big: looks for more ways and things to do, especially helping others

Competition
petty: competes with the average
big: competes with the best

Budget
petty: cutting down on necessary items
big: increase income and buy more of what's necessary

Goals
petty: short run
big: long run



"There are some very sharp men in this room." The executive presented his problem, then listened.

Test your own views in the form of questions. Let other people help you smooth and polish your ideas. Use "what do you think of this suggestion?" Don't be dogmatic.

Rub shoulders, and minds, with other success-oriented people.

To gain the respect of others, you must first think you deserve respect. The more respect you have for yourself, the more respect others will have for you.

As you approach your job each day, ask yourself, "Am I worthy in every respect of being imitated? Are all my habits such that I would be glad to see them in my subordinates?"

What happens on weekends and nights directly affects a person's perfomance during the workday. The person with a constructive office-job life nearly always is more successful than the person who lives in a dull dreary home situation.

Make your environment make you successful. Get your advice from successful people. Your future is important. Never risk it with freelance advisors who are living failures.

Get plenty of psychological sunshine. Circulate in new groups. Discover new and stimulating things to do.

One way to build enthusiasm to a new location: resolve to dig into the new community. Learn all you can about it. Mix with the people. Make yourself feel and think like a community citizen from the very first day. Do this, and you'll be enthusiastic about your new environment.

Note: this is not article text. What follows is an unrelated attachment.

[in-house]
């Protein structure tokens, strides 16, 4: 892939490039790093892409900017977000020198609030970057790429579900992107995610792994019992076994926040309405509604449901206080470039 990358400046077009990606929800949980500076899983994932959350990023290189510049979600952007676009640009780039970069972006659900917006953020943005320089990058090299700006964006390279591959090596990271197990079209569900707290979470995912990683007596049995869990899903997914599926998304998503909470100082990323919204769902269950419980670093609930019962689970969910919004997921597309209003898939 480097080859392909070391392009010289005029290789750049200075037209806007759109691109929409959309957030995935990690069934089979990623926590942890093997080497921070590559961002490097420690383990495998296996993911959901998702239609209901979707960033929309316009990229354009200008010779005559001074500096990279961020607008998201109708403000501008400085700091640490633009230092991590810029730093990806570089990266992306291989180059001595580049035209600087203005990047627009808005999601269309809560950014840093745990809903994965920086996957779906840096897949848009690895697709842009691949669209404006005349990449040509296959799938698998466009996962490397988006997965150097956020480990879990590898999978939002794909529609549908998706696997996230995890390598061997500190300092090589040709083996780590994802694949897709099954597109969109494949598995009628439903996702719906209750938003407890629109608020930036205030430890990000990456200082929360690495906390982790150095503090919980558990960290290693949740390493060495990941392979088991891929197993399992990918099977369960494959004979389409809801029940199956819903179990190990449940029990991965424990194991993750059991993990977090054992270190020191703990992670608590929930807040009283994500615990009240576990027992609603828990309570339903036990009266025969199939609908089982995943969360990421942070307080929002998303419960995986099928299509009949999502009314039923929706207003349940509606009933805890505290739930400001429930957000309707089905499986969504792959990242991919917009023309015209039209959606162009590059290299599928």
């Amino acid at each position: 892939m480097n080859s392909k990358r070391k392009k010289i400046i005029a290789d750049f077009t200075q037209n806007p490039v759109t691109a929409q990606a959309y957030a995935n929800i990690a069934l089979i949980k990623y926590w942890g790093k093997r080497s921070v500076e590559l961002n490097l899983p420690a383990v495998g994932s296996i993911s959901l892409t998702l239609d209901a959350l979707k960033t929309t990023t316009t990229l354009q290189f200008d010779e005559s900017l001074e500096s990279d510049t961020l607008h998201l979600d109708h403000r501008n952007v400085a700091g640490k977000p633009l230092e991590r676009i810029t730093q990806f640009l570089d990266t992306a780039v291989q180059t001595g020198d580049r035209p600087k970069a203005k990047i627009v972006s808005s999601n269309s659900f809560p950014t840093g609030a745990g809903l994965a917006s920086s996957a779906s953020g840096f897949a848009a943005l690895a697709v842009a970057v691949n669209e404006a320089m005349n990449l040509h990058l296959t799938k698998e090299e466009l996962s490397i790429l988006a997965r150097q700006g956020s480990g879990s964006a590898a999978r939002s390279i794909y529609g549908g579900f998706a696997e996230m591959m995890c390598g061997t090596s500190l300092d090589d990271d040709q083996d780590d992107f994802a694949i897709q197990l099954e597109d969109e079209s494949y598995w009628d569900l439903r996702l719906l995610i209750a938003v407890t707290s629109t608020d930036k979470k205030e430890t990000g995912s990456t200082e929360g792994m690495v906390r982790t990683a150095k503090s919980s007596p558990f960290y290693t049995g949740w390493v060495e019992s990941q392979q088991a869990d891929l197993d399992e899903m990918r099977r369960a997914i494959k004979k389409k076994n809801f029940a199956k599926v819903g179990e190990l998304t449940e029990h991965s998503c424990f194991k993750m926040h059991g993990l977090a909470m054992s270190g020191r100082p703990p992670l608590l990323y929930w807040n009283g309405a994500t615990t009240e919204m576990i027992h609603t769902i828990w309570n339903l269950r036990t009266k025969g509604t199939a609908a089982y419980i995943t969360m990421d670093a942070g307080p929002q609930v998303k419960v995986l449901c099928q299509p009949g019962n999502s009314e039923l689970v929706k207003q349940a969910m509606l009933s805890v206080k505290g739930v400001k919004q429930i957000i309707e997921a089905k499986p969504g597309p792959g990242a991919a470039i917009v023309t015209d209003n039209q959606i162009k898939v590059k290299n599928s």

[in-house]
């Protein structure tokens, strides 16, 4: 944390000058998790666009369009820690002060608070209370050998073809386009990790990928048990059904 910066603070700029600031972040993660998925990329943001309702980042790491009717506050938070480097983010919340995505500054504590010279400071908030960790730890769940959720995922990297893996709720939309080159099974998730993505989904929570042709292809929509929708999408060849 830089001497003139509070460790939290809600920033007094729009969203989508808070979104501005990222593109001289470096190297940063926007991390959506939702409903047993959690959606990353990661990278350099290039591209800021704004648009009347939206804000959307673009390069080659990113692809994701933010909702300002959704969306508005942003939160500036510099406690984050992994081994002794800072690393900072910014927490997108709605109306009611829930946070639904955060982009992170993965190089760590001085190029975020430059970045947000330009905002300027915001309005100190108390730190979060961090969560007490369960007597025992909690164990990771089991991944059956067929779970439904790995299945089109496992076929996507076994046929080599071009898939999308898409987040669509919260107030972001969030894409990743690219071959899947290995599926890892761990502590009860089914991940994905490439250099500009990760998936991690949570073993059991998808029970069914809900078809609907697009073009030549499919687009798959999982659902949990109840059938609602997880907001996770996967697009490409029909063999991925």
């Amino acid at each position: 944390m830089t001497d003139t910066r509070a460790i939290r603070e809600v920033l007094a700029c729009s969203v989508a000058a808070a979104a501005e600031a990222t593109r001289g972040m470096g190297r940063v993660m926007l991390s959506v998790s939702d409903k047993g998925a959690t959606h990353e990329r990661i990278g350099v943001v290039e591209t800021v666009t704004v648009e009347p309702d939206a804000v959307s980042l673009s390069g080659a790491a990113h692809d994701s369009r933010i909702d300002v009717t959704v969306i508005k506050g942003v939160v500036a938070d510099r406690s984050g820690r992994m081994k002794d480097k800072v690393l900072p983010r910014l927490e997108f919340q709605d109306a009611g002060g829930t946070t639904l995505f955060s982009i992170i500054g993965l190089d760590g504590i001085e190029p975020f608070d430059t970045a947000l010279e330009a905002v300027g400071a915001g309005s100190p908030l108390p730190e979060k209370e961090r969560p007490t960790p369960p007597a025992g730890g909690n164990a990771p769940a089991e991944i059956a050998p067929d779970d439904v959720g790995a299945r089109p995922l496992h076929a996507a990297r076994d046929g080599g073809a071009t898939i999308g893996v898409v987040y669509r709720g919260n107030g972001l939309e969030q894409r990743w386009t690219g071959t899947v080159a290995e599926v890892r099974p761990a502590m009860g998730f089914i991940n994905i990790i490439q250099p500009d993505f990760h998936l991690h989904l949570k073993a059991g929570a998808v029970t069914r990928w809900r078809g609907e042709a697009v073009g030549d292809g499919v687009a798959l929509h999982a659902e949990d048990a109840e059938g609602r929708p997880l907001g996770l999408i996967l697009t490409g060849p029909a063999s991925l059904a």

People do more for you when you make them feel important.

Customers will buy more from you, employees will work harder for you, associates will go out of their way to cooperate with you - if you will only make these people feel more important.

Have the courage to face your faults.

Many ambitious people go through life with admirable persistence and show of ambition, but they fail to succeed because they don't experiment with new approaches. Stay with your goal. Don't waver an inch from it. But don't beat your head against a wall. If you aren't getting results, try a new approach.

The company president ought to be trying to keep his mind free of inconsequential details and doing his own thinking on the basic principles and factors - so that he can make clear and better judgements.

Where do you want your company to be 10 years from now?

Form an image now of the person you want to be 10 years from now.

Not being specific about what you want is like going to an airline ticket counter and saying, "Give me a ticket." The people selling tickets can't help you unless you give them a destination.

The most important qualification for an executive is the sheer desire to get ahead.

You are not pulled to high levels of success. Rather you are *lifted* there by those working beside and below you.

Leadership principles:
1. Trade minds with the people you want to influence.
2. Think: What is the human way to handle this?
3. Think progress, believe in progress, push for progress.
4. Take time out to confer with yourself and develop your supreme thinking power.